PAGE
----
Some workers are also reconsidering their future with their current workplaces. A quarter (25%) of working Americans say they are ‘very likely’ or ‘somewhat likely’ to leave their current jobs within the next 6 months, with Gen Z (46%) and Black Americans (34%) much more likely than the rest of the population. Among those who are likely to leave:
- Nearly half (46%) cite stress from work playing a role in their desire to leave
- More than a third (37%) are looking to advance or change their careers, and a similar proportion (35%) are seeking better compensation and work benefits
- 22% cite the lack of a work-life balance in their current roles
- 19% want to focus on their mental health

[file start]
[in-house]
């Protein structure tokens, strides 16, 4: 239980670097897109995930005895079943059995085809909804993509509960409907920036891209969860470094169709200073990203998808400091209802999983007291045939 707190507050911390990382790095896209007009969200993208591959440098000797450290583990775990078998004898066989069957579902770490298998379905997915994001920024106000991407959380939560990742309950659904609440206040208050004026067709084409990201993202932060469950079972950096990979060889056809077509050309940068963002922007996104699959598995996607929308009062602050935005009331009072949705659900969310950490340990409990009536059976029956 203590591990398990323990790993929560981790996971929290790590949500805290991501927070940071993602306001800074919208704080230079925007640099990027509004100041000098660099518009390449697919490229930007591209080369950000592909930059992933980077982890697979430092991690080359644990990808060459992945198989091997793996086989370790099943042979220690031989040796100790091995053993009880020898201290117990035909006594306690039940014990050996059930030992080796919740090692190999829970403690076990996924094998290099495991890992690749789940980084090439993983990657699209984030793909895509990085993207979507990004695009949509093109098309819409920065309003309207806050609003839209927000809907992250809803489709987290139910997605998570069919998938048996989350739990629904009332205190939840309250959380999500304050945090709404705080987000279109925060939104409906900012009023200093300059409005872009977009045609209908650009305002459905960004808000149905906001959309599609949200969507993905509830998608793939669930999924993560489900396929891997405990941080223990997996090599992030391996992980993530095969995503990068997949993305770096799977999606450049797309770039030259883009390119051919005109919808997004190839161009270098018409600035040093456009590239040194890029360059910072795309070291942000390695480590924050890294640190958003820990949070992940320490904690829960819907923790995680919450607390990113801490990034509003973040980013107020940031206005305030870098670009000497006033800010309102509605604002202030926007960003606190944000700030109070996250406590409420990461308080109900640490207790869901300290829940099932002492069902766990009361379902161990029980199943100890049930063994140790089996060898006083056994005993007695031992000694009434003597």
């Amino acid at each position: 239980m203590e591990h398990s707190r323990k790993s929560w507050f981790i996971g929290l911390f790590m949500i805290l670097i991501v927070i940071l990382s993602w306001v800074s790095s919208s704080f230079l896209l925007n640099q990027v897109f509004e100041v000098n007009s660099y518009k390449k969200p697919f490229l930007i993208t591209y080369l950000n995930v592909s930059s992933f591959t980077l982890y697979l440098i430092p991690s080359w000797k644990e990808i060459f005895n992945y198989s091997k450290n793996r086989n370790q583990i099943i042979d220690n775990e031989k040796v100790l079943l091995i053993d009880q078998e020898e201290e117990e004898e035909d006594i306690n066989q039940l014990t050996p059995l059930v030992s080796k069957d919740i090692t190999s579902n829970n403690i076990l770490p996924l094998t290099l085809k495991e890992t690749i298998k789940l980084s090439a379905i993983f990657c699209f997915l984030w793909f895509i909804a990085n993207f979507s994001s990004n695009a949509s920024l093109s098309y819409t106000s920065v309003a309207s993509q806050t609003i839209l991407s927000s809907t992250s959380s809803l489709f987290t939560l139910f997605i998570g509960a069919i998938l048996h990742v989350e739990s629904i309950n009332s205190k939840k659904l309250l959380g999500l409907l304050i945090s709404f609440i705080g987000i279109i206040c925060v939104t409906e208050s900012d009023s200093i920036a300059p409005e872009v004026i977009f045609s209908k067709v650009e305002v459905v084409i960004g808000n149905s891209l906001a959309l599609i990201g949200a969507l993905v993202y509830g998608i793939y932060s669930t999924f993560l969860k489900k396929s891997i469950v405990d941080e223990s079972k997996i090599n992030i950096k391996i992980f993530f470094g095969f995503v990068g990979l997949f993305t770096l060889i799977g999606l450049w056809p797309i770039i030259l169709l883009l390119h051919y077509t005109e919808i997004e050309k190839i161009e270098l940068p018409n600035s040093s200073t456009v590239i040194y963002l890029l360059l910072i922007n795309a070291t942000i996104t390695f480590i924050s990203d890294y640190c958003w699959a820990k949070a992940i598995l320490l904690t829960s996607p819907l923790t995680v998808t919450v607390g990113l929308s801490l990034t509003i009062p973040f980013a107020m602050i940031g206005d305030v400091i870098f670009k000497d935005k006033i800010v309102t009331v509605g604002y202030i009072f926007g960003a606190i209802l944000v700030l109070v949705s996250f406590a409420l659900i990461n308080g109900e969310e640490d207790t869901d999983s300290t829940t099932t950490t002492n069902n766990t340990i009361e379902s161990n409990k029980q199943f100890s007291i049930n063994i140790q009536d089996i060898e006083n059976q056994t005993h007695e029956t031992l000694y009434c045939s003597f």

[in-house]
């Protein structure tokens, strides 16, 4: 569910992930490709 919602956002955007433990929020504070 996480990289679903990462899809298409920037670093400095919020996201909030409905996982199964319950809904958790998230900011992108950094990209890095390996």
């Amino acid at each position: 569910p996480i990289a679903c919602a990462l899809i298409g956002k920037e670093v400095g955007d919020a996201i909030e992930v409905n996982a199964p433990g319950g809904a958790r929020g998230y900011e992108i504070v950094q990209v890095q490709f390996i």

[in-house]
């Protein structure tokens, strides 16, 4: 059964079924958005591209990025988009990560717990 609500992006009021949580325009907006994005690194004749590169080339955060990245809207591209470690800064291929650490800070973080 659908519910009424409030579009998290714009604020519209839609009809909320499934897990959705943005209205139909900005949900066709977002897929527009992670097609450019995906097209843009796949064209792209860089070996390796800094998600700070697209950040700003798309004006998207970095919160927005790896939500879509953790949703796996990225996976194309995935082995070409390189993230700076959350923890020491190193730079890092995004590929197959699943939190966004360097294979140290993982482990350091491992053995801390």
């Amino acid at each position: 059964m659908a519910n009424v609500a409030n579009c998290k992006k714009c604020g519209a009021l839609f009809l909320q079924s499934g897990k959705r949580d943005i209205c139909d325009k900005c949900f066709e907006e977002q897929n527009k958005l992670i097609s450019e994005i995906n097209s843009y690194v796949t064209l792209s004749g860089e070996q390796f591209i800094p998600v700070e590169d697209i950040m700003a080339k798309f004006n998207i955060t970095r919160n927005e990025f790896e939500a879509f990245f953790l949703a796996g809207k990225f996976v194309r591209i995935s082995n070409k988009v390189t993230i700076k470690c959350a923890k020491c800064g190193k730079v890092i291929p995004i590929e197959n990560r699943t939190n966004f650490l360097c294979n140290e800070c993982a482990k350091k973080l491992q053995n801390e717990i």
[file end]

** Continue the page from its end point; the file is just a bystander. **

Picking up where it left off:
- 15% are unsatisfied with how their employer has handled the pandemic
- 14% are hoping to leave due to a long commute
- 11% note the lack of remote work options
- 9% have to take care of family members at home
Reasons for Leaving Job in Next 6 Months
Workers who prefer to work remotely are much more likely to cite a lack of remote work options (34%) as a reason for wanting to leave their jobs, highlighting the growing embrace of the work arrangement among the workforce. Not all employers, however, are aligned with what workers’ want:
- Less than half (42%) of those who prefer to work a mix of both in person and remotely expect to do so once the pandemic subsides, with a similar portion (41%) expecting to work in person full time.
- Only one third (33%) of those who would rather work fully remote will have their preferred arrangement after Covid, as the rest return to working in person part time (28%), full time (21%), or are unsure (18%).